Dr. Daniela Kaufmann was presented with the GI Dissertation Award in recognition of her outstanding work to formally verify arithmetic circuits.
The dissertation focuses on formally verifying arithmetic circuits using algebraic proof techniques. As an intrinsic part of computers and digital systems as well as to avoid errors, digital circuits must work correctly. Formal verification can be used to test the circuit’s correct specification but when it comes to arithmetic circuits, this can be fairly challenging. Dr. Daniela Kaufmann’s (Institute of Formal Models and Verification) dissertation focuses on developing a fully automatic verification tool that can be used to verify so-called multipliers.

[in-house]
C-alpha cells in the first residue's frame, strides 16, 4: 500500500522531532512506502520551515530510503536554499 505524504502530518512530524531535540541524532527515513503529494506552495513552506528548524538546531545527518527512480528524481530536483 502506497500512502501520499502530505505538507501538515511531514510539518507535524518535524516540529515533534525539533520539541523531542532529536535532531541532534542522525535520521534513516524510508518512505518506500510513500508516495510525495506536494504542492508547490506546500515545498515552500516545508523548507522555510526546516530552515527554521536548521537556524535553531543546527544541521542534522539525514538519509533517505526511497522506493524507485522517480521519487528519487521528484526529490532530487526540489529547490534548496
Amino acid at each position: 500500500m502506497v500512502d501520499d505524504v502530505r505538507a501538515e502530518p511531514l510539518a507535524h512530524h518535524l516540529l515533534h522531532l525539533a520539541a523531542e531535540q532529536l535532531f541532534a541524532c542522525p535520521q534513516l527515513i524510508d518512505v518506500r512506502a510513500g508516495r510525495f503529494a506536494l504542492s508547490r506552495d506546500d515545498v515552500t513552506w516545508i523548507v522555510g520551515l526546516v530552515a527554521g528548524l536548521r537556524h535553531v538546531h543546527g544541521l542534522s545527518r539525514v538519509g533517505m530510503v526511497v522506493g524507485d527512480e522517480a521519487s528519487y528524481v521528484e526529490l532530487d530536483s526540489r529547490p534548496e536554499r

Presented by the Swiss Informatics Society (SI) together with the Austrian Computer Society (OCG) and the Gesellschaft für Informatik (GI), the GI Dissertation Award is accompanied with € 5,000 in prize money and is awarded to outstanding doctoral theses.